Frances Farrelly was born in 1911 in Vermont. Her paternal grandparents were Irish and her maternal grandfather was of English and Scottish descent. Her maternal grandmother was of Scottish, English and Native American Indian extraction, so we have quite a heady inherited gene brew here.
[Left: From left to right Frances Farrelly with Christopher Bird and Florence Silbert - seated]
Frances was one of the healers that Dr Shafica Karagulla used in her studies of what she called Higher Sense Perception. Dr Karagulla was a neuro-psychiatrist who spent eight years researching ordinary people who appeared to have extraordinary abilities. She started off being a skeptic as most scientists are, but over time the evidence seemed overwhelming and she set up a research project to find out more. Her research subjects were carefully chosen. She rejected all those who claimed they had these abilities but instead by a laborious process of enquiry and referral managed to find those who carried on normal professions and who never talked about their abilities but just used them. Frances was one of those people and the code name ‘Kay’ was used in Dr Karagulla’s books.
Her childhood was replete with psychic experiences, including healing and being able to see "the little people." Like many young people with these gifts she thought that to develop them required her to be ‘religious’ , accordingly she entered Saint Lawrence University at Canton, New York, an Universalist Church theological school, to study for the ministry. At the outset, she began to doubt the theology taught, which the dean told her was merely a case of "freshman measles." Yet the doubt persisted, and in her junior year she "dropped out."
She decided to go for a more practical profession and enrolled in the Northwest Institute of Medical Technology in Minneapolis, and after graduation, with three of her classmates, opened her own school for medical technicians in Utica, New York. She later moved to Florida's west coast and started another school in Sarasota. Unmarried, she also adopted two infant boys, Stephen and Peter.
“With only seven dollars in the bank”, Frances took a job as a teacher in a small private school. But she soon found that work insufficiently demanding, so took up laboratory work again, this time in a new hospital, where she “demonstrated such skill” that she was appointed inspector of Milk and Water by the city of Sarasota, as well as the county, and later appointed State Examiner.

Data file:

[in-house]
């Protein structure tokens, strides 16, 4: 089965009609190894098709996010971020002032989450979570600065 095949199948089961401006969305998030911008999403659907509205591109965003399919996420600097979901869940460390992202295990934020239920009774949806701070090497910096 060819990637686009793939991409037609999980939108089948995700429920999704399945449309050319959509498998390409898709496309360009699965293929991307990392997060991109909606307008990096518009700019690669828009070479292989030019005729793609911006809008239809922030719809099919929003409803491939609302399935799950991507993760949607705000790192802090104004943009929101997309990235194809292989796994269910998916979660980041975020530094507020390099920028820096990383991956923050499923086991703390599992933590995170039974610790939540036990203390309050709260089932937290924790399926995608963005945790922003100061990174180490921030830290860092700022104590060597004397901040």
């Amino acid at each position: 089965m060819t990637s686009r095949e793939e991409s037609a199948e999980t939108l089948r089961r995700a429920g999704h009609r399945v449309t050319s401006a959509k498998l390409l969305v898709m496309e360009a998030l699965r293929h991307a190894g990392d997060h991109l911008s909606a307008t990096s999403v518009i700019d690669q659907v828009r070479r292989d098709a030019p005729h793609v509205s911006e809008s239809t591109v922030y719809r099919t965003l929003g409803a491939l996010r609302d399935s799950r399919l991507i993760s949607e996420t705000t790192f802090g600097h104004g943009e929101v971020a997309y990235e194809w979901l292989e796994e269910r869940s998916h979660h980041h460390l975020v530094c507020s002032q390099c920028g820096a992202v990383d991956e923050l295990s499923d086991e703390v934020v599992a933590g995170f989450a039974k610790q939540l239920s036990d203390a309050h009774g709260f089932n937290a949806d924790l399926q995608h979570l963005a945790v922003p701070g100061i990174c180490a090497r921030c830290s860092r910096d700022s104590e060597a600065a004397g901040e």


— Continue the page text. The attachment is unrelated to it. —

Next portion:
While her laboratory work was expanding, she was invited by a young woman physician to lecture to a local medical society on clinical interpretations of hematology reports. After the meeting, the two had coffee together and became friends. A general practitioner, the physician informed Ms. Farrelly that she was interested in "electronic medicine, a peculiar art of diagnosis which had first been developed at the turn of the century by the San Francisco Director of Medical Studies at Stanford University, Albert Abrams, M.D”.
Through her physician friend, she was introduced to Dr. Ruth Drown of Pasadena, California. Dr. Drown asked Ms. Farrelly to come and work with her. After several months' work with Dr. Drown, “whose innovative work was later attacked as fraudulent by the medical establishment and the FDA”, she met Arthur Young, the inventor of the Bell Helicopter, who had formed the Foundation for the Study of Consciousness in New York City. She was employed by Young in investigating the diagnostic techniques of Dr. Abrams, which were flowering in Europe under the name of "radionics."
While investigating radionics in the U.S. and England, Frances became increasingly skeptical about the radionic "box" device used in the diagnostic technique. She came to the conclusion that the operators were themselves the devices.
Returning to Florida in 1960, she found the demand for her healing and diagnostic work becoming so large that she eventually had to devote all her time to it. Eventually she became a diagnostician using her unique skills to medical professionals only — physicians, osteopaths, chiropractors throughout the country.
"I can no longer diagnose on a personal basis," she said at the time "because there is not enough time and because there is always the possibility that it might be construed as being illegal."
Where did her skills come from? As we have seen she was helped by having the right inherited genes. But she also had a series of events in her life that I think served to 'top up' those skills and all of them were overload and traumatic.
The year 1944, for example, was a traumatic one in her life. Hardly had she learned that her father, to whom she was deeply devoted, was killed in an automobile accident than her son Peter, age 4, fell out of the car she was driving and died within hours, despite her best efforts to save him. Two days later, her business went bankrupt. To add to her troubles she suffered attacks of migraine most of her life and also had malaria, anaemia and pneumonia several times. So quite a heady brew.
I could not find her date of death.
For iPad/iPhone users: tap letter twice to get list of items.
- Farrelly, Frances - 'Kay' feels others illness
- Farrelly, Frances - Diagnosing diabetes and blood clot
- Farrelly, Frances - Diagnosing TB in the ear
- Farrelly, Frances - Leprechauns and healing hands
- Farrelly, Frances - Meteorites and missing people
- Farrelly, Frances - Mexican figurines frighten mice
- Farrelly, Frances - MORA assessment
- Farrelly, Frances - Pain in the bum
- Farrelly, Frances - Remote diagnosis using blood
- Farrelly, Frances - Saved from train crashes
- Farrelly, Frances - Sensing the sadness in a ring
- Farrelly, Frances - Spinning coins to order heads or tails
- Farrelly, Frances - Super mice saved from poison
- Farrelly, Frances - Warning of a blown tyre